Monday, December 06, 2004

High stakes poker in the Gulf

The New York Review of Books lays out the essential nature of the decision-making process that led us to wage a war of choice in Iraq:
Put simply, President Bush has laid an immense wager that the American military invasion and occupation of Iraq will result in a stable government friendly to the West and thereby make America safer. Some members of the administration have argued further that a genuine democracy in Iraq will help to change the political landscape in the Middle East, and Paul Wolfowitz, one of the Pentagon architects of the plan to invade Iraq, was even quoted as saying before the war that the road to Jerusalem -- by which he meant peace between Israel and the Palestinians -- lay through Baghdad. These hopes seem to have dimmed now, but the wager is on the table and cannot be withdrawn. Social and political realities in the region of conflict will determine whether the answer is win, lose, or draw....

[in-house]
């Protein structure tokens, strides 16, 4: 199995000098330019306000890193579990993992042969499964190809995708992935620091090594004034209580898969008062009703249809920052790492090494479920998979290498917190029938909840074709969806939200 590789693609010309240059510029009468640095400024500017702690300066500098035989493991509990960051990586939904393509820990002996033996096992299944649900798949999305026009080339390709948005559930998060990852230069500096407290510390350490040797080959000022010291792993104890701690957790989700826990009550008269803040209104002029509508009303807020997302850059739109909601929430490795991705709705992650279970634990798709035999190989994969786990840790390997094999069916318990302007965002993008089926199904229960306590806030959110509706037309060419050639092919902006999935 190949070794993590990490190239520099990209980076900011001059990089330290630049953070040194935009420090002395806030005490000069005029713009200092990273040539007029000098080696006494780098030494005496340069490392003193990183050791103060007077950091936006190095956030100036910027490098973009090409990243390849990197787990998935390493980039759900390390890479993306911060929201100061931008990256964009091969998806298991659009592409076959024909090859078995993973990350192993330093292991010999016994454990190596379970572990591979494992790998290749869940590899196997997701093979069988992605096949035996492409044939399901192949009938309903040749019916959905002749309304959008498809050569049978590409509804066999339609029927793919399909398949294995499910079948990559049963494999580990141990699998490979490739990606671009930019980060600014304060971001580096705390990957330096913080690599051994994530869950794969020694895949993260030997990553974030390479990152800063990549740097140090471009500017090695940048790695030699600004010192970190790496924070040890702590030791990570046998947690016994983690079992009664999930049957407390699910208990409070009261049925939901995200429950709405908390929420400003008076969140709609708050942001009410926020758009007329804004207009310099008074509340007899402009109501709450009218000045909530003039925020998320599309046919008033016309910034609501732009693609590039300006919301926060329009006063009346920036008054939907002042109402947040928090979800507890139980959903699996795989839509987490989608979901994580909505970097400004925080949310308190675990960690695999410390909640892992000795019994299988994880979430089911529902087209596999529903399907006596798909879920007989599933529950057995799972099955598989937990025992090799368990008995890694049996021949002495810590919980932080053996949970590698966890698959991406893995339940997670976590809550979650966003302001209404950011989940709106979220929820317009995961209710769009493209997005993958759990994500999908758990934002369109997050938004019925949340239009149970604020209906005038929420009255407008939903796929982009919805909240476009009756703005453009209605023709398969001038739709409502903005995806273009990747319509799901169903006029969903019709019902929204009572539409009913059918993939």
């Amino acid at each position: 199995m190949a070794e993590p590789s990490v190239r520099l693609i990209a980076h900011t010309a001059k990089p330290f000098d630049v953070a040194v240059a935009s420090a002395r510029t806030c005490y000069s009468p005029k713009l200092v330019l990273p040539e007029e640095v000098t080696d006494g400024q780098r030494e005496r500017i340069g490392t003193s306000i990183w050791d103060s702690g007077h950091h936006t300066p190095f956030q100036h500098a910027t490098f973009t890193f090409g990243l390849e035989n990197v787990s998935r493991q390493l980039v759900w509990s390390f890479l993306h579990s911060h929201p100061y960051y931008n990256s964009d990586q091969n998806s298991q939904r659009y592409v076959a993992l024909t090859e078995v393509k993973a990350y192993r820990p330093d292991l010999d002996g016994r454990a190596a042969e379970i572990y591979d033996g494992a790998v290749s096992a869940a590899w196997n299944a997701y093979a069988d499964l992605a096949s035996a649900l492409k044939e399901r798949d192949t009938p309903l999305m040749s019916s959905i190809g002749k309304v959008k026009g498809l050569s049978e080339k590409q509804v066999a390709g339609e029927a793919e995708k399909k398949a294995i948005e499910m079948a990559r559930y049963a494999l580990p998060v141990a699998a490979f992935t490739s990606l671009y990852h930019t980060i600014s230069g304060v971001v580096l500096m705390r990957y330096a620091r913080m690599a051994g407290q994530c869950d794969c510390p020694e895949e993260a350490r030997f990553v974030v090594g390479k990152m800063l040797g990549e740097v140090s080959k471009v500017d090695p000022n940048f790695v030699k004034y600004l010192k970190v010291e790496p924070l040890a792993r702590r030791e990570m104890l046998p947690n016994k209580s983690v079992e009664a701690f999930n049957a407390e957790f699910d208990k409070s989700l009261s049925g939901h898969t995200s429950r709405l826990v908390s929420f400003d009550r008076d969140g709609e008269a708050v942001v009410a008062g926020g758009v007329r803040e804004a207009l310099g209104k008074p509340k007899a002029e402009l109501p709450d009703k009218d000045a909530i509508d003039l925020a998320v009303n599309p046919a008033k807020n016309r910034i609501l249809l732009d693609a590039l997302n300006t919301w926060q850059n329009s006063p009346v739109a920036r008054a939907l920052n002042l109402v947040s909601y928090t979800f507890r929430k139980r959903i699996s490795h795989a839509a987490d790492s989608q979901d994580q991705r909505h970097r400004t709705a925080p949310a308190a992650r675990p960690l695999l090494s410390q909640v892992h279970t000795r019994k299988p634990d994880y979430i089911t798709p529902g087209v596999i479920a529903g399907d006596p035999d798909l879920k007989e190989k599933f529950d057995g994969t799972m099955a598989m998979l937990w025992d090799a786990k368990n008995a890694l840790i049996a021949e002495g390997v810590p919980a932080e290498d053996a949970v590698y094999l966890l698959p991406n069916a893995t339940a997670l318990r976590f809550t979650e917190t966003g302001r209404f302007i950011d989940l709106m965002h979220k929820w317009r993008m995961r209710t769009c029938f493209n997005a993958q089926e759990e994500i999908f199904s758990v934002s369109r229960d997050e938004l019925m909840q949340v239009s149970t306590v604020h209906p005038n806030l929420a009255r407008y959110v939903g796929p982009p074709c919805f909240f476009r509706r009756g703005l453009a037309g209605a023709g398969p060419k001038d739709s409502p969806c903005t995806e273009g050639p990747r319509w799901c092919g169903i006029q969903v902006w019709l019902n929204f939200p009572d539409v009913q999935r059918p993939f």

Leave aside whether the wager was a wise one from the outset. Leave aside also whether geopolitical wagering is an appropriate approach to diplomacy. What's clear nonetheless is that for the U.S. to consider attacking Iran at this juncture is the wagering equivalent of splitting on a pair of fives when the dealer's showing an ace.

But just such a wager is quite clearly what the Bush regime and its neocon fantasists are contemplating:
We should all take careful note of official American remarks about Iran and Syria, but Iran especially; to my ear they closely echo what the administration was saying about Iraq beginning early in 2002— the regime is unelected, it is dominated by extremists, it is embarked on a program to build nuclear weapons, it supports terrorist groups and might give them weapons of mass destruction, the regime is a threat to America.
As the saying goes, haven't we seen this movie before?

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